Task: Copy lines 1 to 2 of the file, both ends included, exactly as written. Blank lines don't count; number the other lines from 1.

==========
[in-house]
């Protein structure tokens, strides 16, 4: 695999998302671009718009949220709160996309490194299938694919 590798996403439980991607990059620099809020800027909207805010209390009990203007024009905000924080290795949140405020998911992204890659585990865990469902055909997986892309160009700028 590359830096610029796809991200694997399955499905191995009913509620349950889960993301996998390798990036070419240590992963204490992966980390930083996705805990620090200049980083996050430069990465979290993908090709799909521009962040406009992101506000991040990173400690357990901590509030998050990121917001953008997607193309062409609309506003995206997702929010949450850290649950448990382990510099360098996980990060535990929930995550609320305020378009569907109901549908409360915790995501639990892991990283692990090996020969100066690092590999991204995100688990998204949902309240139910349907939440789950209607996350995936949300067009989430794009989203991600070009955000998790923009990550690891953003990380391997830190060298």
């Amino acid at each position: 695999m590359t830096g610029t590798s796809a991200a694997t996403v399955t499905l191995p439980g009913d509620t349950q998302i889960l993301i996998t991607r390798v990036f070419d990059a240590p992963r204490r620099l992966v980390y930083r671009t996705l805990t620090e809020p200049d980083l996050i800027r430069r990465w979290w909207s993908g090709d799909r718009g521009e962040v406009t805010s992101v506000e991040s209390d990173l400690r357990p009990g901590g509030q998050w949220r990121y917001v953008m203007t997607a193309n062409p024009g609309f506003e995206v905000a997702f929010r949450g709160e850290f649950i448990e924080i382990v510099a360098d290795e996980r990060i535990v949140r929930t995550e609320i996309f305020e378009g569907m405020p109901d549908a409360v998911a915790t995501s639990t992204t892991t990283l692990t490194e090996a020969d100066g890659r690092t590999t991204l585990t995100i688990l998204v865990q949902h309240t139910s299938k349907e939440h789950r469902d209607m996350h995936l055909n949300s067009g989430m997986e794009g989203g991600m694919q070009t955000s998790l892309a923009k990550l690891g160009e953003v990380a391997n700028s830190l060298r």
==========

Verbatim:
[in-house]
């Protein structure tokens, strides 16, 4: 695999998302671009718009949220709160996309490194299938694919 590798996403439980991607990059620099809020800027909207805010209390009990203007024009905000924080290795949140405020998911992204890659585990865990469902055909997986892309160009700028 590359830096610029796809991200694997399955499905191995009913509620349950889960993301996998390798990036070419240590992963204490992966980390930083996705805990620090200049980083996050430069990465979290993908090709799909521009962040406009992101506000991040990173400690357990901590509030998050990121917001953008997607193309062409609309506003995206997702929010949450850290649950448990382990510099360098996980990060535990929930995550609320305020378009569907109901549908409360915790995501639990892991990283692990090996020969100066690092590999991204995100688990998204949902309240139910349907939440789950209607996350995936949300067009989430794009989203991600070009955000998790923009990550690891953003990380391997830190060298």